Study Shows Long COVID More Common in Patients Hospitalized for Acute COVID Infection

Feb. 14, 2024
The study also showed that hospitalized adults with COVID had increased risk for certain conditions like diabetes

A new study of around 3 million U.S. adults and 675,000 children reveals that hospitalized adults and children with COVID-19 had 17% and 18% increased odds respectively of being diagnosed with one or more long-COVID symptoms 31 to 150 days after the positive test.

The study, published in BMC Infectious Diseases, also showed that “adults and kids have a 50% and 40% higher risk of having shortness of breath after recovery from COVID-19, respectively.”

The researchers used electronic health record (EHR) data to “track which specific symptoms were more likely to appear among adult and pediatric COVID patients compared to other hospitalized patients with negative COVID tests.” They used “hospitalization within 16 days of a positive test” for COVID as a “proxy for COVID-19 severity.”

The authors specifically assessed a number of conditions in the time period 1 to 6 months after COVID testing, including mental health conditions, chronic kidney disorders, diabetes, and hematologic disorders. They also assessed the patients for common PASC, or long-COVID, symptoms, like fatigue, shortness of breath, cough, change in bowel habits, sleep disorders, and muscle pain, among others. They found that hospitalized adults with a positive test “had increased odds of being diagnosed as having three or more symptoms or fatigue compared with those testing negative.” The study also found that “hospitalized adults with positive COVID tests were…at increased risk for being newly diagnosed as having type 1 or type 2 diabetes…hematologic disorders…or respiratory disease.”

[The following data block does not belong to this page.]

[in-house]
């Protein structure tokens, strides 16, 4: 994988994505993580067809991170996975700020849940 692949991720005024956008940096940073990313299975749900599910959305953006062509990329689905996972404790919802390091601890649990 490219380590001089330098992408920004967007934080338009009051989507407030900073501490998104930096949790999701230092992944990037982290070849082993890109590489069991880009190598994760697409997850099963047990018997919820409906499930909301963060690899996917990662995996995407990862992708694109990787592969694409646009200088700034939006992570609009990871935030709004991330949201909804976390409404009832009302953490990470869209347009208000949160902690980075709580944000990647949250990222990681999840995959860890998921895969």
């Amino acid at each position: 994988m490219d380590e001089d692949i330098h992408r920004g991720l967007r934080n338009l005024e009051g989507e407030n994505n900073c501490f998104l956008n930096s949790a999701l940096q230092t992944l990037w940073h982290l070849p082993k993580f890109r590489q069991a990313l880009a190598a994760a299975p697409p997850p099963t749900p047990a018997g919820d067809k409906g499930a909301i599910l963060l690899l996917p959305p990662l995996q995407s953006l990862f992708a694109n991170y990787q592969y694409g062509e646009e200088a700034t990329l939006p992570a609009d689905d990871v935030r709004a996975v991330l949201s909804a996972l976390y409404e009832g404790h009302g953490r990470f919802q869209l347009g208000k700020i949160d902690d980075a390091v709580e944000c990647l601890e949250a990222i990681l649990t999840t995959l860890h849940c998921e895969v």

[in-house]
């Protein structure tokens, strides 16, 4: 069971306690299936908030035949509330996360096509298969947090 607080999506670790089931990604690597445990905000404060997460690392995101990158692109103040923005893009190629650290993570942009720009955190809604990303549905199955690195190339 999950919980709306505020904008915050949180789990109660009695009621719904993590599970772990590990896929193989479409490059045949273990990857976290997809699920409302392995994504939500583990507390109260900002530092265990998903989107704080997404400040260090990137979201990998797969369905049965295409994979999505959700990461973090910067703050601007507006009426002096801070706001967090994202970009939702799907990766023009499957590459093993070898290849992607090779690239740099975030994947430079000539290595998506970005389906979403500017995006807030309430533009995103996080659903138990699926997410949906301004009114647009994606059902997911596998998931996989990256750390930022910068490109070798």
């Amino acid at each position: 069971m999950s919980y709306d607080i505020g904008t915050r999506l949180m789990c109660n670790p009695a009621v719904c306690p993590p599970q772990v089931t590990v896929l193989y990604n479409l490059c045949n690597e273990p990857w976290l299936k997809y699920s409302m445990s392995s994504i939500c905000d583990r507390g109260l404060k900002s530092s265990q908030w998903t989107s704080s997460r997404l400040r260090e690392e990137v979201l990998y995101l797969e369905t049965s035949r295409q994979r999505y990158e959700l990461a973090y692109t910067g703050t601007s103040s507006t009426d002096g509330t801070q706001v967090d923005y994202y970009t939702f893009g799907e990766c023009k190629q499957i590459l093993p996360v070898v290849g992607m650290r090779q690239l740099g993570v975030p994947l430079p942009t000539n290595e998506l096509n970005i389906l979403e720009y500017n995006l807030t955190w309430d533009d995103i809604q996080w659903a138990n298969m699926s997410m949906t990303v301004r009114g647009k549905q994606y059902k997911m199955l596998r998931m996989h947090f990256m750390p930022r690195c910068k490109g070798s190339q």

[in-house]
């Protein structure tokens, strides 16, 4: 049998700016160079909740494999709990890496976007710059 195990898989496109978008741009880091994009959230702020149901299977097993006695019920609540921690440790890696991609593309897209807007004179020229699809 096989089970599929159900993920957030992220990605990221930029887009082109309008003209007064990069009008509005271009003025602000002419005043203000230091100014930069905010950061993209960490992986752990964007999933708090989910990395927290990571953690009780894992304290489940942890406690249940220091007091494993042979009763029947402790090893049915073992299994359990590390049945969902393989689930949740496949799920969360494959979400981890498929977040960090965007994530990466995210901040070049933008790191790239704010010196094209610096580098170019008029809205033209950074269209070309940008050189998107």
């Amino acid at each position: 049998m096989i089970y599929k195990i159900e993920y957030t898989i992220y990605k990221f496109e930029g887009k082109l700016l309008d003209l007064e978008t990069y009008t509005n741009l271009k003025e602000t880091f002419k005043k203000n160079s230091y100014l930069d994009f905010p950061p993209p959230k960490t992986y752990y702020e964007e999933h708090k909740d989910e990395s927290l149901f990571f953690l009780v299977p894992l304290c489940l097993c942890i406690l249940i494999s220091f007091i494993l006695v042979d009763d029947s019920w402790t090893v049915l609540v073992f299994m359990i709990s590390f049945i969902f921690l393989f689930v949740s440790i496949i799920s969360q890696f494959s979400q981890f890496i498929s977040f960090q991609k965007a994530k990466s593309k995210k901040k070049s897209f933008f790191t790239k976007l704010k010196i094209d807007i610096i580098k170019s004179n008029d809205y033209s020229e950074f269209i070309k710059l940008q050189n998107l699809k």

The researchers also found that hospitalized patients are more likely to have long COVID than COVID-positive and -negative patients who were not hospitalized. They concluded that clinicians and public health agencies need to specifically be on the lookout for “the development and persistence of symptoms and conditions after COVID-19” among those who are hospitalized. They also emphasized that this higher burden should “encourage investment in clinical and public health resources needed to deliver care to treat and prevent PASC.”

CIDRAP’s website has the news.